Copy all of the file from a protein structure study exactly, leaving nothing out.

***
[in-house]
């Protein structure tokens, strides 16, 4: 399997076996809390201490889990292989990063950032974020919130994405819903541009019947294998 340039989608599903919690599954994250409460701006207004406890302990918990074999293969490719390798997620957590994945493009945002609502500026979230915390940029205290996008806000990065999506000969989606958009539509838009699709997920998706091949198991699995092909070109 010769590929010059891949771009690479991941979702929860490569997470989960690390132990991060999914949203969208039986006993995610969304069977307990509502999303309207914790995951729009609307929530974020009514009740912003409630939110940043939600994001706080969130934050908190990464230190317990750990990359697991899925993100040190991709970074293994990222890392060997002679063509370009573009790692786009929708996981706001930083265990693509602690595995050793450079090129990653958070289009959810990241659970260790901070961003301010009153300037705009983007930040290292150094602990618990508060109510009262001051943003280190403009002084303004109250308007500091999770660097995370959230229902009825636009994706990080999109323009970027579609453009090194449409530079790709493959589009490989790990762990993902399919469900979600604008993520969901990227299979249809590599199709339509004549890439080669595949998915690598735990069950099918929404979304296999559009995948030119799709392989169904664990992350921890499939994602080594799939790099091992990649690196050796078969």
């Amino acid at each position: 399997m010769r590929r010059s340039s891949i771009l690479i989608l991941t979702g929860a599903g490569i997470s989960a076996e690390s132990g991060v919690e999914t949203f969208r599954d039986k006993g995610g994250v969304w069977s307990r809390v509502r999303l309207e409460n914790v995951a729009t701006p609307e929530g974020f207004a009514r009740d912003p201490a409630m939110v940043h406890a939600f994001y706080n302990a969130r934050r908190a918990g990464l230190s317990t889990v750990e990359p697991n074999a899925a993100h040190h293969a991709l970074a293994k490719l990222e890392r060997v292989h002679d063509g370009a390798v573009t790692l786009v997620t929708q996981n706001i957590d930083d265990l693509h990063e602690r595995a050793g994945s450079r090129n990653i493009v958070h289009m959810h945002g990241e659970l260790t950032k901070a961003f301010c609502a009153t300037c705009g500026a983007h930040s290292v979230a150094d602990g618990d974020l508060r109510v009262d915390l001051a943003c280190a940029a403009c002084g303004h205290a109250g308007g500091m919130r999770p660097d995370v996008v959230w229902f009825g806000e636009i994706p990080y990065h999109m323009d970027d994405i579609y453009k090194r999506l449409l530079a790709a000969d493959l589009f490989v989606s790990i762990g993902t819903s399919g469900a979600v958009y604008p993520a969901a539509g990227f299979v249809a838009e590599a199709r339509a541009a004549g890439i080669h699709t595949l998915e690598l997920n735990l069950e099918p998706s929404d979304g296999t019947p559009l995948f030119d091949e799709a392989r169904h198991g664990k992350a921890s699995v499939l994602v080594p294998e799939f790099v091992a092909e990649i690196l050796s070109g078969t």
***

[in-house]
């Protein structure tokens, strides 16, 4: 399997076996809390201490889990292989990063950032974020919130994405819903541009019947294998 340039989608599903919690599954994250409460701006207004406890302990918990074999293969490719390798997620957590994945493009945002609502500026979230915390940029205290996008806000990065999506000969989606958009539509838009699709997920998706091949198991699995092909070109 010769590929010059891949771009690479991941979702929860490569997470989960690390132990991060999914949203969208039986006993995610969304069977307990509502999303309207914790995951729009609307929530974020009514009740912003409630939110940043939600994001706080969130934050908190990464230190317990750990990359697991899925993100040190991709970074293994990222890392060997002679063509370009573009790692786009929708996981706001930083265990693509602690595995050793450079090129990653958070289009959810990241659970260790901070961003301010009153300037705009983007930040290292150094602990618990508060109510009262001051943003280190403009002084303004109250308007500091999770660097995370959230229902009825636009994706990080999109323009970027579609453009090194449409530079790709493959589009490989790990762990993902399919469900979600604008993520969901990227299979249809590599199709339509004549890439080669595949998915690598735990069950099918929404979304296999559009995948030119799709392989169904664990992350921890499939994602080594799939790099091992990649690196050796078969």
């Amino acid at each position: 399997m010769r590929r010059s340039s891949i771009l690479i989608l991941t979702g929860a599903g490569i997470s989960a076996e690390s132990g991060v919690e999914t949203f969208r599954d039986k006993g995610g994250v969304w069977s307990r809390v509502r999303l309207e409460n914790v995951a729009t701006p609307e929530g974020f207004a009514r009740d912003p201490a409630m939110v940043h406890a939600f994001y706080n302990a969130r934050r908190a918990g990464l230190s317990t889990v750990e990359p697991n074999a899925a993100h040190h293969a991709l970074a293994k490719l990222e890392r060997v292989h002679d063509g370009a390798v573009t790692l786009v997620t929708q996981n706001i957590d930083d265990l693509h990063e602690r595995a050793g994945s450079r090129n990653i493009v958070h289009m959810h945002g990241e659970l260790t950032k901070a961003f301010c609502a009153t300037c705009g500026a983007h930040s290292v979230a150094d602990g618990d974020l508060r109510v009262d915390l001051a943003c280190a940029a403009c002084g303004h205290a109250g308007g500091m919130r999770p660097d995370v996008v959230w229902f009825g806000e636009i994706p990080y990065h999109m323009d970027d994405i579609y453009k090194r999506l449409l530079a790709a000969d493959l589009f490989v989606s790990i762990g993902t819903s399919g469900a979600v958009y604008p993520a969901a539509g990227f299979v249809a838009e590599a199709r339509a541009a004549g890439i080669h699709t595949l998915e690598l997920n735990l069950e099918p998706s929404d979304g296999t019947p559009l995948f030119d091949e799709a392989r169904h198991g664990k992350a921890s699995v499939l994602v080594p294998e799939f790099v091992a092909e990649i690196l050796s070109g078969t």